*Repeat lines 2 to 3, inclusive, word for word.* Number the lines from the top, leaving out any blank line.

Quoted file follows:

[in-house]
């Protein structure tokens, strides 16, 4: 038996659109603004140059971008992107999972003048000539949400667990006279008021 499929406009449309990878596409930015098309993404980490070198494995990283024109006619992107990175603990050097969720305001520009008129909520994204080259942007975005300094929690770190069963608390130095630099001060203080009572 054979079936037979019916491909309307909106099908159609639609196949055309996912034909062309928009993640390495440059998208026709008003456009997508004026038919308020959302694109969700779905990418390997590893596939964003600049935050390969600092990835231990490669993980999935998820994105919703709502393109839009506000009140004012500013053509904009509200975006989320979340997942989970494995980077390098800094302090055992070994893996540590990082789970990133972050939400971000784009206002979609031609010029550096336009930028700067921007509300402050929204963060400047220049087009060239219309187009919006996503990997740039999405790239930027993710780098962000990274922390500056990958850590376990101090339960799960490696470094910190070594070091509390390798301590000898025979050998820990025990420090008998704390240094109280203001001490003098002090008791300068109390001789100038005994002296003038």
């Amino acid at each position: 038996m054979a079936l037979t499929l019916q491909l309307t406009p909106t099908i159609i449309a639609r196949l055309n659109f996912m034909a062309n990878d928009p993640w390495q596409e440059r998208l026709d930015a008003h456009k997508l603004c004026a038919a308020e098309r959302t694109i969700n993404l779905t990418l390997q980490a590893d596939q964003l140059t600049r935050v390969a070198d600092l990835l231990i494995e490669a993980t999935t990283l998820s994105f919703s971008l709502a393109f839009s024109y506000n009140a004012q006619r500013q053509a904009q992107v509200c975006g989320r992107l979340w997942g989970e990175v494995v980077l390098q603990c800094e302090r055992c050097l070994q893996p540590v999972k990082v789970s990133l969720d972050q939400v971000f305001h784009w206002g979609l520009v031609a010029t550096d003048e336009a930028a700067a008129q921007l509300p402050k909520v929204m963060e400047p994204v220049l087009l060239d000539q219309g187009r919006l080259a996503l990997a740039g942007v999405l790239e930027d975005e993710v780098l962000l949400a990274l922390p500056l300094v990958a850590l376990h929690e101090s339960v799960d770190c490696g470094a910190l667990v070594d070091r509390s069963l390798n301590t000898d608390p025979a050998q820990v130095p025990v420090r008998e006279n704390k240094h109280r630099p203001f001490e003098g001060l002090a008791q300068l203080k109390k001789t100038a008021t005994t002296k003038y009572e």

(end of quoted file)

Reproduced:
């Protein structure tokens, strides 16, 4: 038996659109603004140059971008992107999972003048000539949400667990006279008021 499929406009449309990878596409930015098309993404980490070198494995990283024109006619992107990175603990050097969720305001520009008129909520994204080259942007975005300094929690770190069963608390130095630099001060203080009572 054979079936037979019916491909309307909106099908159609639609196949055309996912034909062309928009993640390495440059998208026709008003456009997508004026038919308020959302694109969700779905990418390997590893596939964003600049935050390969600092990835231990490669993980999935998820994105919703709502393109839009506000009140004012500013053509904009509200975006989320979340997942989970494995980077390098800094302090055992070994893996540590990082789970990133972050939400971000784009206002979609031609010029550096336009930028700067921007509300402050929204963060400047220049087009060239219309187009919006996503990997740039999405790239930027993710780098962000990274922390500056990958850590376990101090339960799960490696470094910190070594070091509390390798301590000898025979050998820990025990420090008998704390240094109280203001001490003098002090008791300068109390001789100038005994002296003038």
């Amino acid at each position: 038996m054979a079936l037979t499929l019916q491909l309307t406009p909106t099908i159609i449309a639609r196949l055309n659109f996912m034909a062309n990878d928009p993640w390495q596409e440059r998208l026709d930015a008003h456009k997508l603004c004026a038919a308020e098309r959302t694109i969700n993404l779905t990418l390997q980490a590893d596939q964003l140059t600049r935050v390969a070198d600092l990835l231990i494995e490669a993980t999935t990283l998820s994105f919703s971008l709502a393109f839009s024109y506000n009140a004012q006619r500013q053509a904009q992107v509200c975006g989320r992107l979340w997942g989970e990175v494995v980077l390098q603990c800094e302090r055992c050097l070994q893996p540590v999972k990082v789970s990133l969720d972050q939400v971000f305001h784009w206002g979609l520009v031609a010029t550096d003048e336009a930028a700067a008129q921007l509300p402050k909520v929204m963060e400047p994204v220049l087009l060239d000539q219309g187009r919006l080259a996503l990997a740039g942007v999405l790239e930027d975005e993710v780098l962000l949400a990274l922390p500056l300094v990958a850590l376990h929690e101090s339960v799960d770190c490696g470094a910190l667990v070594d070091r509390s069963l390798n301590t000898d608390p025979a050998q820990v130095p025990v420090r008998e006279n704390k240094h109280r630099p203001f001490e003098g001060l002090a008791q300068l203080k109390k001789t100038a008021t005994t002296k003038y009572e």